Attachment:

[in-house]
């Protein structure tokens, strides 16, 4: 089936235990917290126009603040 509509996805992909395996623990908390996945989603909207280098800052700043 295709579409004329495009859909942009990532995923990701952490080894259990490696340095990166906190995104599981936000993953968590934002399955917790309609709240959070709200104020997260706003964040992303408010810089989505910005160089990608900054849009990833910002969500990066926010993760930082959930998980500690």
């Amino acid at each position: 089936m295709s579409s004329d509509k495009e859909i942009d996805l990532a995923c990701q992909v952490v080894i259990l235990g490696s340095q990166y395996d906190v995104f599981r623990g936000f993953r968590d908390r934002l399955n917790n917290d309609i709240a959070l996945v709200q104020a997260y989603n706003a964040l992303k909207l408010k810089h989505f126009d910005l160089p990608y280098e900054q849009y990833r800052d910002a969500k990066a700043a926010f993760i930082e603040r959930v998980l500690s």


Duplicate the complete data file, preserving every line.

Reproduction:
[in-house]
């Protein structure tokens, strides 16, 4: 089936235990917290126009603040 509509996805992909395996623990908390996945989603909207280098800052700043 295709579409004329495009859909942009990532995923990701952490080894259990490696340095990166906190995104599981936000993953968590934002399955917790309609709240959070709200104020997260706003964040992303408010810089989505910005160089990608900054849009990833910002969500990066926010993760930082959930998980500690």
């Amino acid at each position: 089936m295709s579409s004329d509509k495009e859909i942009d996805l990532a995923c990701q992909v952490v080894i259990l235990g490696s340095q990166y395996d906190v995104f599981r623990g936000f993953r968590d908390r934002l399955n917790n917290d309609i709240a959070l996945v709200q104020a997260y989603n706003a964040l992303k909207l408010k810089h989505f126009d910005l160089p990608y280098e900054q849009y990833r800052d910002a969500k990066a700043a926010f993760i930082e603040r959930v998980l500690s």